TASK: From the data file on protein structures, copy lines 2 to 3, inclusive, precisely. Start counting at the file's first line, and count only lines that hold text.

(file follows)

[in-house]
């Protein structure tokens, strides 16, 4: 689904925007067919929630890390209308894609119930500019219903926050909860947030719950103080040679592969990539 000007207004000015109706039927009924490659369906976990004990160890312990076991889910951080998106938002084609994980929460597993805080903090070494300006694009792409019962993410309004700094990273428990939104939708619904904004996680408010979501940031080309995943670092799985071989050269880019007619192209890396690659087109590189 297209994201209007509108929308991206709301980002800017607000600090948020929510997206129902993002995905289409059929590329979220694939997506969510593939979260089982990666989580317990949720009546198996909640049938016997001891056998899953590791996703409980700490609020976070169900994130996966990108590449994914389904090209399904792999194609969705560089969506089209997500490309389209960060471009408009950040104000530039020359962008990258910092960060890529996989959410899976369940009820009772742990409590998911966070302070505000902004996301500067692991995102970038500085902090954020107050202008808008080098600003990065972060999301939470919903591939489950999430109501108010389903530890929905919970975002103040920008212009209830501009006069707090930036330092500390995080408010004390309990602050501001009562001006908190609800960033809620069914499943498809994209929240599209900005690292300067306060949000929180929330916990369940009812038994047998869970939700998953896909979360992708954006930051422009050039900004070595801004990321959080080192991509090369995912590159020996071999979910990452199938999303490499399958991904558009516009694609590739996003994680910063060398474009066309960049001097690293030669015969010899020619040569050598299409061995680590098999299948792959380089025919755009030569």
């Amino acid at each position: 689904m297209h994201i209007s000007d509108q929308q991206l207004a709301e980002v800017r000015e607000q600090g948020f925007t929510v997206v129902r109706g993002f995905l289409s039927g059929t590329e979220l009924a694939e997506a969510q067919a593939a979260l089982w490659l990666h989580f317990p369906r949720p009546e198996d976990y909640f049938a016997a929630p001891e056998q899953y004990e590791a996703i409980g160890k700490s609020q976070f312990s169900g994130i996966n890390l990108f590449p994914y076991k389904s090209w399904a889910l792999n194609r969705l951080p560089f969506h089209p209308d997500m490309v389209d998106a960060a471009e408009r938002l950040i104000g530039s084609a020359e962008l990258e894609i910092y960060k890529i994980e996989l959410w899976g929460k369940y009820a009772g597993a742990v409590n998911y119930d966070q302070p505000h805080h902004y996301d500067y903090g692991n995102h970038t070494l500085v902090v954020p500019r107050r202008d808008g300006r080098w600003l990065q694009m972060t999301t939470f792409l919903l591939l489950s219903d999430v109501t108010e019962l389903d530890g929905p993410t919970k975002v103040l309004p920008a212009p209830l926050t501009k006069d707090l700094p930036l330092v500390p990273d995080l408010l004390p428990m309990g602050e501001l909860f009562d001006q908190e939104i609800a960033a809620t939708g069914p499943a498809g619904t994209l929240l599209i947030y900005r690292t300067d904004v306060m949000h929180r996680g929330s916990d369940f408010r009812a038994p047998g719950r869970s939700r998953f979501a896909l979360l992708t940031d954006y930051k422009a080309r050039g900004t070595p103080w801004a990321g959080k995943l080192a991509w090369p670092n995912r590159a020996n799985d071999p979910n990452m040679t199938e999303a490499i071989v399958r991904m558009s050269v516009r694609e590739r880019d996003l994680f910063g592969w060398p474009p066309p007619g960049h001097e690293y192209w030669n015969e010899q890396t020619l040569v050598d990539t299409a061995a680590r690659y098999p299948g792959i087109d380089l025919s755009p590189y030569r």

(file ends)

């Protein structure tokens, strides 16, 4: 689904925007067919929630890390209308894609119930500019219903926050909860947030719950103080040679592969990539 000007207004000015109706039927009924490659369906976990004990160890312990076991889910951080998106938002084609994980929460597993805080903090070494300006694009792409019962993410309004700094990273428990939104939708619904904004996680408010979501940031080309995943670092799985071989050269880019007619192209890396690659087109590189 297209994201209007509108929308991206709301980002800017607000600090948020929510997206129902993002995905289409059929590329979220694939997506969510593939979260089982990666989580317990949720009546198996909640049938016997001891056998899953590791996703409980700490609020976070169900994130996966990108590449994914389904090209399904792999194609969705560089969506089209997500490309389209960060471009408009950040104000530039020359962008990258910092960060890529996989959410899976369940009820009772742990409590998911966070302070505000902004996301500067692991995102970038500085902090954020107050202008808008080098600003990065972060999301939470919903591939489950999430109501108010389903530890929905919970975002103040920008212009209830501009006069707090930036330092500390995080408010004390309990602050501001009562001006908190609800960033809620069914499943498809994209929240599209900005690292300067306060949000929180929330916990369940009812038994047998869970939700998953896909979360992708954006930051422009050039900004070595801004990321959080080192991509090369995912590159020996071999979910990452199938999303490499399958991904558009516009694609590739996003994680910063060398474009066309960049001097690293030669015969010899020619040569050598299409061995680590098999299948792959380089025919755009030569």
């Amino acid at each position: 689904m297209h994201i209007s000007d509108q929308q991206l207004a709301e980002v800017r000015e607000q600090g948020f925007t929510v997206v129902r109706g993002f995905l289409s039927g059929t590329e979220l009924a694939e997506a969510q067919a593939a979260l089982w490659l990666h989580f317990p369906r949720p009546e198996d976990y909640f049938a016997a929630p001891e056998q899953y004990e590791a996703i409980g160890k700490s609020q976070f312990s169900g994130i996966n890390l990108f590449p994914y076991k389904s090209w399904a889910l792999n194609r969705l951080p560089f969506h089209p209308d997500m490309v389209d998106a960060a471009e408009r938002l950040i104000g530039s084609a020359e962008l990258e894609i910092y960060k890529i994980e996989l959410w899976g929460k369940y009820a009772g597993a742990v409590n998911y119930d966070q302070p505000h805080h902004y996301d500067y903090g692991n995102h970038t070494l500085v902090v954020p500019r107050r202008d808008g300006r080098w600003l990065q694009m972060t999301t939470f792409l919903l591939l489950s219903d999430v109501t108010e019962l389903d530890g929905p993410t919970k975002v103040l309004p920008a212009p209830l926050t501009k006069d707090l700094p930036l330092v500390p990273d995080l408010l004390p428990m309990g602050e501001l909860f009562d001006q908190e939104i609800a960033a809620t939708g069914p499943a498809g619904t994209l929240l599209i947030y900005r690292t300067d904004v306060m949000h929180r996680g929330s916990d369940f408010r009812a038994p047998g719950r869970s939700r998953f979501a896909l979360l992708t940031d954006y930051k422009a080309r050039g900004t070595p103080w801004a990321g959080k995943l080192a991509w090369p670092n995912r590159a020996n799985d071999p979910n990452m040679t199938e999303a490499i071989v399958r991904m558009s050269v516009r694609e590739r880019d996003l994680f910063g592969w060398p474009p066309p007619g960049h001097e690293y192209w030669n015969e010899q890396t020619l040569v050598d990539t299409a061995a680590r690659y098999p299948g792959i087109d380089l025919s755009p590189y030569r």